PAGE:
The Sex Ed Debacle
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Politics and Activism

The Sex Ed Debacle

The birds and the bees aren't the only ones doin' it....

The Sex Ed Debacle

Mean Girls is one of the most iconic teenage movies of the past decade and probably this one, as well, covering topics from bullying, cliques, romance, and even, math (“the limit does not exist!”). But one part that some people skim over or chuckle at is when Coach Carr teaches Sex Ed. Stuffed on the bleachers, the co-ed class listens to Coach: “Don't have sex, because you will get pregnant and die! Don't have sex in the missionary position, don't have sex standing up, just don't do it, OK, promise? OK, now everybody take some rubbers.” The scare tactics laced with hopeful promises and so many “don’t’s”, this almost sounds like the current American sexual education system…. oh wait. Jokes aside, the truth behind this scene is absolutely terrifying.

Contrary to popular belief, we cannot scare the hornyness out of teens, even though many people probably try to… people like Coach Carr. In fact, 47% of high school students reported having sex before graduation, with the average age of having sex for the first time being 17 (sources for this article below). And when most Americans choose to have sex, and with more than one person in their lifetime, it’s concerning why we don’t have a more regulated system. Sex is not bad, so let’s stop treating it like it’s a threat. But to some, it is, a political one at that. That’s the problem, though: right now, the state of sex education has become too controversial to enlighten teens on accurate medical data. It’s not how we care for our bodies and others’, but rather the morality of when we do it, how we do it, and who we do it with, if at all.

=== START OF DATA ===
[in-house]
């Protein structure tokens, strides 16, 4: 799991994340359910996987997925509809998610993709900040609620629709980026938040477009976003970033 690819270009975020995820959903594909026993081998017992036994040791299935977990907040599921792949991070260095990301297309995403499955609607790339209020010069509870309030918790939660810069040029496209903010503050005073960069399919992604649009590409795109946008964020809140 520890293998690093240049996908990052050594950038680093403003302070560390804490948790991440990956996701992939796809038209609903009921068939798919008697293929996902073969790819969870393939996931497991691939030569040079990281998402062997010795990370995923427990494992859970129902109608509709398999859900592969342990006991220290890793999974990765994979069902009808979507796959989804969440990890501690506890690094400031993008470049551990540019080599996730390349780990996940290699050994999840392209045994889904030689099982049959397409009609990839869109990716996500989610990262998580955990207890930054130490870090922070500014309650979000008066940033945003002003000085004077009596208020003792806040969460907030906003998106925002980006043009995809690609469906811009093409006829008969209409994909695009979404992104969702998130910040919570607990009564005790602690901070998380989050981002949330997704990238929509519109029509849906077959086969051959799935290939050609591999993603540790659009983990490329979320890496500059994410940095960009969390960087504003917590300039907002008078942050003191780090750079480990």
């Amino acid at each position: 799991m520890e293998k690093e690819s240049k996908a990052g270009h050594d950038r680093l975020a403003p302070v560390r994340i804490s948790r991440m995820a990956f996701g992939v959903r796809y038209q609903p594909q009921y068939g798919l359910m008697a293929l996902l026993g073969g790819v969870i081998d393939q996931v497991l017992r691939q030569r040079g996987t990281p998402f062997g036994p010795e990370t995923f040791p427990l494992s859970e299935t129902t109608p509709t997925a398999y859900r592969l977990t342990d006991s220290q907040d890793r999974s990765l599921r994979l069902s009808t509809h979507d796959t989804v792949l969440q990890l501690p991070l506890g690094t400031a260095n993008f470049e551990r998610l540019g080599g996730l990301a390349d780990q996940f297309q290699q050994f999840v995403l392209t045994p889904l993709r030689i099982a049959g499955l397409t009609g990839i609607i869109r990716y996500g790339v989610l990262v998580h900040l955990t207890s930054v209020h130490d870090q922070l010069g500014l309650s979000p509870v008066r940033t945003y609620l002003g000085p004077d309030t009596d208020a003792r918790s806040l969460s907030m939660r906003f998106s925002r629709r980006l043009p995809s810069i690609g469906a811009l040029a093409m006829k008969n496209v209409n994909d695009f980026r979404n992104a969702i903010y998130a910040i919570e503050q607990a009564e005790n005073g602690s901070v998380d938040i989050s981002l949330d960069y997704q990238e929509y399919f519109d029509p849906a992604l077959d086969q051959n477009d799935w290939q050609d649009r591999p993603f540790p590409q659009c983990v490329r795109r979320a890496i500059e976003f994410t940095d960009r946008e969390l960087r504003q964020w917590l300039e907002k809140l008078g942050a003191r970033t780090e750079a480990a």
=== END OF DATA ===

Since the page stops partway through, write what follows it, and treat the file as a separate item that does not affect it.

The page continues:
Politics, without getting too political, is still important. Sexual education is not required teaching material in 28 states… at all. To spell that out, more than half of America does not have to learn about a normal occurrence most everyone will go through. And who needs accuracy? Medically sound information is only required in 13 states and DC; so if a lack of knowledge wasn't bad enough, now we enter the possibility of bias and plain-ol’ lies. Not using medically accurate facts in a Sex Ed class is like taking a history class without it being historically accurate. Just like George Washington was the first President of the United States, condoms are 98% effective when the directions are followed. Now you know.